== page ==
I bet you did not know there are pink salt flats in Puerto Rico! You can find them in Cabo Rojo, on the island’s southwest side. The pink flats have other names, “Cabo Rojo Salt Flats” or “Cabo Rojo Las Salinas.” I just got back for Puerto Rico, and one of the sites we went to explore is The Salt Flats of Puerto Rico.

Not necessarily a day out per se. But definitely, a delight to see! This is my first time seeing pink lakes or “pink salt flats.” I was astonished.  With the color pink sprinkled throughout the water, the color pink becomes capricious, softening the horizon. The Cabo Rojo Salt Flats, or Las Salinas, is a beautiful destination in Puerto Rico. The pink water ponds in Las Salinas are complete with bright blue skies and turquoise oceans, which make the experience quite surreal.

The Salt Flats of Puerto Rico - Cabo Rojo, Las Salinas

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What Are Pink Salt Flats?

Salt flats are characterized by pink water due to their salinity. Algae, bacteria, salt, and water cause the pink hue. Watercolor in salt flats is mainly caused by algae called Dunaliella salina. Even though it belongs to the algae family, it’s loaded with carotenoids – pigments that give orange and red fruits and vegetables their color.

Cabo Rojo Las Salinas PR

Where Are the Pink Salt Flats of Puerto Rico?

Pink lakes can be found on PR-301 south of Cabo Rojo. Their location is close to several major cities, such as Mayaguez, Ponce, and Aguadilla.

Getting To Cabo Rojo – Las Salinas

The best way to access Cabo Rojo, Las Salinas, is to rent a car. There is no public transportation outside the metro areas; even then, routes are limited. Drive carefully. With other cars driving quickly, even when turning blind corners, the roads can be hazardous and narrow. Some people caution visitors about Carjackings. I highly doubt you will experience this unless you travel there at night, which would be pointless.

The Roads into Cabo Rojo – Las Salinas

You need to know that the main roads leading into the Pink Salt Flats are in decent condition. The minute you pass the observation tower, you will be driving on an unpredictable sand bed.

There are sections that you may not be able to cross. We could only make it halfway through because we were not in a four-wheel drive vehicle. And the water was flowing rapidly through some of the sections you needed to cross. Even with a four-wheel drive vehicle, you must assess the conditions carefully. Here is an example of what to expect:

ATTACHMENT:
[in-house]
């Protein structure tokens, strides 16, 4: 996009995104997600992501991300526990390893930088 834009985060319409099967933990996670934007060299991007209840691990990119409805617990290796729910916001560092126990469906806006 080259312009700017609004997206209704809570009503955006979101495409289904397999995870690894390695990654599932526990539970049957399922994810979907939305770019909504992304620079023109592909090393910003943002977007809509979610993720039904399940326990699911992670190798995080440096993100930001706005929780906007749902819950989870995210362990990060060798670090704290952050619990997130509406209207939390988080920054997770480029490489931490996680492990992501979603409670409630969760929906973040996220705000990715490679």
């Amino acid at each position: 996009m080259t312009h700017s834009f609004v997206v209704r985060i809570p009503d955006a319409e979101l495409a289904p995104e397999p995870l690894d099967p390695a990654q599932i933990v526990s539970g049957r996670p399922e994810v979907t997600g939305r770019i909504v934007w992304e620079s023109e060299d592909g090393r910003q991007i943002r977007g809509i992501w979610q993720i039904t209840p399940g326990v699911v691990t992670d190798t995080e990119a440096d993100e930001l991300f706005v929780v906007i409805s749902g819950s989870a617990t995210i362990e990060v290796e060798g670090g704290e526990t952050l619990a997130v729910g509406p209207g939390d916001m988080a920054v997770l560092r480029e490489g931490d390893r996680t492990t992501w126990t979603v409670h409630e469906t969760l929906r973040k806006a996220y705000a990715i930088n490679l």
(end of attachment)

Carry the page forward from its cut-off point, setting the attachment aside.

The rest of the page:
Road To Cabo Rojo Las Salinas

Viewing The Salt Flats of Puerto Rico

There are approximately 1,250 acres of salt flats at Cabo Rojo. Start your hike at the visitors’ center near the observation tower for panoramic views of the colorful salt flats.

Note: When we visited, the observation tower was closed.

Don’t despair if the observation tower is closed. You can still view the pink salt flats from various locations. All you need to do is drive around the area to view the salt flats. Then, you get to the entrance, park outside and walk down to the hypersaline lagoons.

Salt Flat

From bright pink to pale pink, the color of the water in the pond changes constantly depending on the concentration of salt. The views are spectacular, and it’s worth the trip for this reason alone. While at Cabo Rojo, you can walk the divide between the pink lakes. A sunny day is the best time to see the pink lakes’ vibrant pink hue, but you can see them all year round. 

Currently, there are few regulations in place. You don’t need a guide or pay admission to enter; it’s free. You should take advantage of these salt flats while you can, as the openness of the salt flats is uncertain for the foreseeable future. 

Puerto Rico Salt Flats

Salt flats in the area are not all pink. The coastline sports different shades, and you can stop along the way at any time. There is usually a cluster of parked cars across the street from the brightest point, not far after a large observation tower. 

Bird Watching at The Salt Flats of Puerto Rico

The Pink Salt Flats is considered one of Puerto Rico’s best bird-watching locations. Given this, the area is officially a National Wildlife Refuge. Winter brings about 40,000 migrating birds to the area. The saline ponds have brine shrimp that serves as an excellent food source for birds.

Salt Production at Cabo Rojo Salt Flats

Cabo Rojo Salt Flats are historically significant. Salt mining is one of Puerto Rico’s oldest businesses. By 1493, the Indigenous Araucos and Tano were already extracting salt from the flats and had been doing so since 700 CE.

Spanish settlers exported salt and enslaved Indigenous populations to do the hard labor of raking up and cleaning the salt after arriving. Locals contested Spanish control, but they disapproved.

Salt Mining Today

Natural Resources Conservation Service (NRCS) funded a private landowner’s purchase of Cabo Rojo salt flats in 1999.  Salt production was assessed to decide whether it should be a part of the Cabo Rojo National Wildlife Refuge.